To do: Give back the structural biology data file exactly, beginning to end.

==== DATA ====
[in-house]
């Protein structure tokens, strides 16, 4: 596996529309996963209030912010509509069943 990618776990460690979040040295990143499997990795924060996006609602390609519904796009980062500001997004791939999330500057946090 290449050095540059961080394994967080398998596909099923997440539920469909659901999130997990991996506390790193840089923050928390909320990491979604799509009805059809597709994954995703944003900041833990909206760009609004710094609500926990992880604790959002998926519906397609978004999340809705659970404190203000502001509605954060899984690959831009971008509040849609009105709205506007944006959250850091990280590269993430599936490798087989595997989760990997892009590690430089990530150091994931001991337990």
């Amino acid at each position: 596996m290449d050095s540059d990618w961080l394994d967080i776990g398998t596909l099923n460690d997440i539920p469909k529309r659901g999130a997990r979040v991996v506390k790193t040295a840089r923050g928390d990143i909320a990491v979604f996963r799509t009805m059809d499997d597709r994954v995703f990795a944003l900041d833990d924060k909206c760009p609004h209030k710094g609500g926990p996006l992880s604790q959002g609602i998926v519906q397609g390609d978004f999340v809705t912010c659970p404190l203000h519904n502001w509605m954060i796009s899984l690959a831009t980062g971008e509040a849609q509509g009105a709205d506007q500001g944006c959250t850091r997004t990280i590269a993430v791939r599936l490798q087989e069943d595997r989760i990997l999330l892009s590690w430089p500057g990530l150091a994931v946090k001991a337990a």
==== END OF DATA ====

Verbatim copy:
[in-house]
């Protein structure tokens, strides 16, 4: 596996529309996963209030912010509509069943 990618776990460690979040040295990143499997990795924060996006609602390609519904796009980062500001997004791939999330500057946090 290449050095540059961080394994967080398998596909099923997440539920469909659901999130997990991996506390790193840089923050928390909320990491979604799509009805059809597709994954995703944003900041833990909206760009609004710094609500926990992880604790959002998926519906397609978004999340809705659970404190203000502001509605954060899984690959831009971008509040849609009105709205506007944006959250850091990280590269993430599936490798087989595997989760990997892009590690430089990530150091994931001991337990």
């Amino acid at each position: 596996m290449d050095s540059d990618w961080l394994d967080i776990g398998t596909l099923n460690d997440i539920p469909k529309r659901g999130a997990r979040v991996v506390k790193t040295a840089r923050g928390d990143i909320a990491v979604f996963r799509t009805m059809d499997d597709r994954v995703f990795a944003l900041d833990d924060k909206c760009p609004h209030k710094g609500g926990p996006l992880s604790q959002g609602i998926v519906q397609g390609d978004f999340v809705t912010c659970p404190l203000h519904n502001w509605m954060i796009s899984l690959a831009t980062g971008e509040a849609q509509g009105a709205d506007q500001g944006c959250t850091r997004t990280i590269a993430v791939r599936l490798q087989e069943d595997r989760i990997l999330l892009s590690w430089p500057g990530l150091a994931v946090k001991a337990a």